What is another principle you are espousing?
Ten years ago, the second principle was about biomimicry—design everything in the way in which nature does. I’ve redefined that principle to be: Redesign the way we make and deliver everything, using several approaches, like biomimicry or cradle-to-cradle [which involves designing products so that their waste can be recycled into material for another product].
Can you give me an example of a really good cradle-to-cradle redesign process?
How do we make cement right now? We dig up limestone, we calcine it at enormous use of energy, and as a result making cement is one of the most carbon-intensive activities in the economy. There’s a company in California called Calera. They have a much smarter approach, which is: How does nature make a cementlike product? Who in nature makes something like cement? Well, coral reefs do. Marine shelled creatures do, making hard casings in seawater. So let’s mimic that. To nature, carbon is the building block of life. Nature has ways of using the carbon to make the sorts of things it needs.
But how do you get to the point of cutting millions or billions of tons of carbon emissions?
We need entrepreneurs who will say, what are the productive uses of this [carbon] resource so that we can soak it up and put the system back in balance? So there’s Geoff Coates up at Cornell, who is using carbon dioxide to make plastic. Or all of the people who are making biochar, taking woody material that has already trapped carbon but that in many cases would rot [and emit the carbon]. By converting it to biochar in simple stoves that people in Africa can cheaply obtain, you use part of it as fuel and part of it goes into the soil, enhancing the fertility while trapping the carbon.
Do you think electric vehicles are a primary solution to the climate crisis?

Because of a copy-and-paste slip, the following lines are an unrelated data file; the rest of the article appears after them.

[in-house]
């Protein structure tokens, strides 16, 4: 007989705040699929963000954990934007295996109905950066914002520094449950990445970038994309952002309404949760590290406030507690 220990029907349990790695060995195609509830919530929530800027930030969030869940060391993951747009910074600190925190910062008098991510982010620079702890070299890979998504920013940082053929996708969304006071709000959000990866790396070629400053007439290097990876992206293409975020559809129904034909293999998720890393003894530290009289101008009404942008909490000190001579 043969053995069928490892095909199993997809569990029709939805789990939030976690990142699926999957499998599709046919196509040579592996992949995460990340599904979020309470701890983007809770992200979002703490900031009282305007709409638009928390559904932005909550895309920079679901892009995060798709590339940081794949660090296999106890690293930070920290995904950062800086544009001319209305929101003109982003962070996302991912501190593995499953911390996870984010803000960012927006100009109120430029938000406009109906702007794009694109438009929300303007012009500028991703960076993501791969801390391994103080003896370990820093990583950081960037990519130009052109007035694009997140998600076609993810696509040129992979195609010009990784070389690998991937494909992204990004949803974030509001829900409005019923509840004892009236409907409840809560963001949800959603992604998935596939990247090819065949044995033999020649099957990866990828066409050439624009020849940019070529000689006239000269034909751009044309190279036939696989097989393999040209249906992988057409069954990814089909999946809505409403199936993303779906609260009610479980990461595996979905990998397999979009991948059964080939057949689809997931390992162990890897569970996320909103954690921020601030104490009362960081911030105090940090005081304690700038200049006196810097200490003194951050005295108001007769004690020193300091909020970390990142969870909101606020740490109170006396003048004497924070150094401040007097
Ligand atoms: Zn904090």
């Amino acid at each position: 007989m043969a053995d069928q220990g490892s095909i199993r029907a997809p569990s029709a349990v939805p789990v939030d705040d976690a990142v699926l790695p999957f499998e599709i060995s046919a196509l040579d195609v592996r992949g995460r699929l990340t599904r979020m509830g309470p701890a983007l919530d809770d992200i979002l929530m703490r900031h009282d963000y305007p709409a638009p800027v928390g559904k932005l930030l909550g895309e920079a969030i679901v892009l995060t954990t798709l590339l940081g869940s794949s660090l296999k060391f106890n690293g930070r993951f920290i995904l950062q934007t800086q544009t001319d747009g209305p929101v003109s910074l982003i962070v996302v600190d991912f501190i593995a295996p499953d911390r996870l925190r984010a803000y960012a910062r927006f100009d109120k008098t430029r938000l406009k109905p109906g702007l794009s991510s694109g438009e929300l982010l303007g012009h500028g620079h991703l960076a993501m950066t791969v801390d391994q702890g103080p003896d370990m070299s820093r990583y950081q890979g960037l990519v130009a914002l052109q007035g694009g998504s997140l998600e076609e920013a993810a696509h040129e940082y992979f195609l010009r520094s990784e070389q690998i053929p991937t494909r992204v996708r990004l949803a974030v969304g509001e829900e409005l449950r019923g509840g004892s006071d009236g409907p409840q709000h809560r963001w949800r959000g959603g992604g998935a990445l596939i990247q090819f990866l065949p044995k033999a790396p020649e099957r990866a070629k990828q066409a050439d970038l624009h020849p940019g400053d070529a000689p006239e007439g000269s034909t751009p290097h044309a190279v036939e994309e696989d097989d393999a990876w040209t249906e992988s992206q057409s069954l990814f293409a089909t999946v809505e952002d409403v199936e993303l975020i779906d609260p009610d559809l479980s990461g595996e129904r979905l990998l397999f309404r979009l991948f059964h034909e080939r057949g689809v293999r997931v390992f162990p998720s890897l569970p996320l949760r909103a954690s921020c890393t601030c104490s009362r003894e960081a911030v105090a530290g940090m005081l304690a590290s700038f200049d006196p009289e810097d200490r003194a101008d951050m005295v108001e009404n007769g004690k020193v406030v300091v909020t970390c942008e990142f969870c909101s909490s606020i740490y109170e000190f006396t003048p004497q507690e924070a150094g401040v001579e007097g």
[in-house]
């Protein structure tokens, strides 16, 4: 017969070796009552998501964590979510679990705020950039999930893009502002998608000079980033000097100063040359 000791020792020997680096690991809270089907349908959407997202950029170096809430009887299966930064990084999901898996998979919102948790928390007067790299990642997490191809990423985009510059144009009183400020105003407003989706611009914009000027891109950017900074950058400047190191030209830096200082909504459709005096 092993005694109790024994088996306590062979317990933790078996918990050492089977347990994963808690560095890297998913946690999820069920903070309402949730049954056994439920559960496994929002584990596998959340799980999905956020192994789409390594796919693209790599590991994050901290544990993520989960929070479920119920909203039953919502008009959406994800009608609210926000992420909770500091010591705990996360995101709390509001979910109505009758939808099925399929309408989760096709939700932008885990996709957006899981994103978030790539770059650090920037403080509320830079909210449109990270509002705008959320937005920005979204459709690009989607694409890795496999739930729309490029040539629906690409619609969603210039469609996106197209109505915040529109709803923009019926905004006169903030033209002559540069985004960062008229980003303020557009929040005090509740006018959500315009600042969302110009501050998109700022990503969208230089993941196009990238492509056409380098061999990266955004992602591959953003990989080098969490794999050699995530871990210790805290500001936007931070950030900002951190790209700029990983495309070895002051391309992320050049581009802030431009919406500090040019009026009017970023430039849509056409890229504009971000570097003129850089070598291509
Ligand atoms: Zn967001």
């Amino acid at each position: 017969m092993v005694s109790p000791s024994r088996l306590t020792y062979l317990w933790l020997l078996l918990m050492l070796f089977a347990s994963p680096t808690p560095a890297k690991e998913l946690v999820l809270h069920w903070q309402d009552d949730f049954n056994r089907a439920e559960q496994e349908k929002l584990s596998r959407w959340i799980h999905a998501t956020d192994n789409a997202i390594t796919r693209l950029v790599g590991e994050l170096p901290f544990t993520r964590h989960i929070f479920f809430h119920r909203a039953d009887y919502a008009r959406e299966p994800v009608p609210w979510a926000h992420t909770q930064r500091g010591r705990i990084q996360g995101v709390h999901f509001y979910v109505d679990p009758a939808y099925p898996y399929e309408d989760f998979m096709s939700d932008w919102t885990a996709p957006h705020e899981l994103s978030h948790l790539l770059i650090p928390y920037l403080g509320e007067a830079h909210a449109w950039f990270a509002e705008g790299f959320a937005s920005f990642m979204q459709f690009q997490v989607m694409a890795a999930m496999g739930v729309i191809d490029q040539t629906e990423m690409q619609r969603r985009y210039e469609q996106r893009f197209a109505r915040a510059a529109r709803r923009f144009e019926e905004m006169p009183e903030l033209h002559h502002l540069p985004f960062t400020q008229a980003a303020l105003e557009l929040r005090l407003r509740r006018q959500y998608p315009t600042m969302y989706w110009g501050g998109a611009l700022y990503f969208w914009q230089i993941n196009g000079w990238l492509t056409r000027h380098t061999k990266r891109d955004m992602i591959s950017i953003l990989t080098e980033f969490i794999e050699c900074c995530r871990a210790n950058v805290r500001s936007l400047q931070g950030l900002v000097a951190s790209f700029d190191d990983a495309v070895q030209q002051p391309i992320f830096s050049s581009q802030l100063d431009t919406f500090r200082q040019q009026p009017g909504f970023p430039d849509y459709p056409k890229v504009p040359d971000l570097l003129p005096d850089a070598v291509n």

I personally do, and that is a big difference between Amory and me. Amory is a huge fan of what he calls the hypercar [lightweight vehicles that run on hydrogen]. I don’t think the hypercar makes a lot of sense. I don’t think we’re going to have a hydrogen economy. I think it’s going to go to the electric vehicles and to some extent the flex-fuel hybrid.
What are the ramifications of not having a carbon tax or a carbon price in the United States anytime soon?
That’s the point of the book. That we can solve the carbon crisis at a profit regardless. The entities that are taking charge of solving the climate crisis are businesses large and small, and for very good economic reasons. However, we are swimming upstream against subsidies to the incumbent fossil industries. The International Energy Agency reckons that $550 billion per year is going to the fossil industries around the world, something like 10 times the subsidies that go to renewables and efficiency. That’s lunacy.
But I think when Walmart announces it is going to be 100 percent renewably powered, and it starts driving that down through the supply chain, that’s doing a great deal more for climate protection than anything the feds are doing.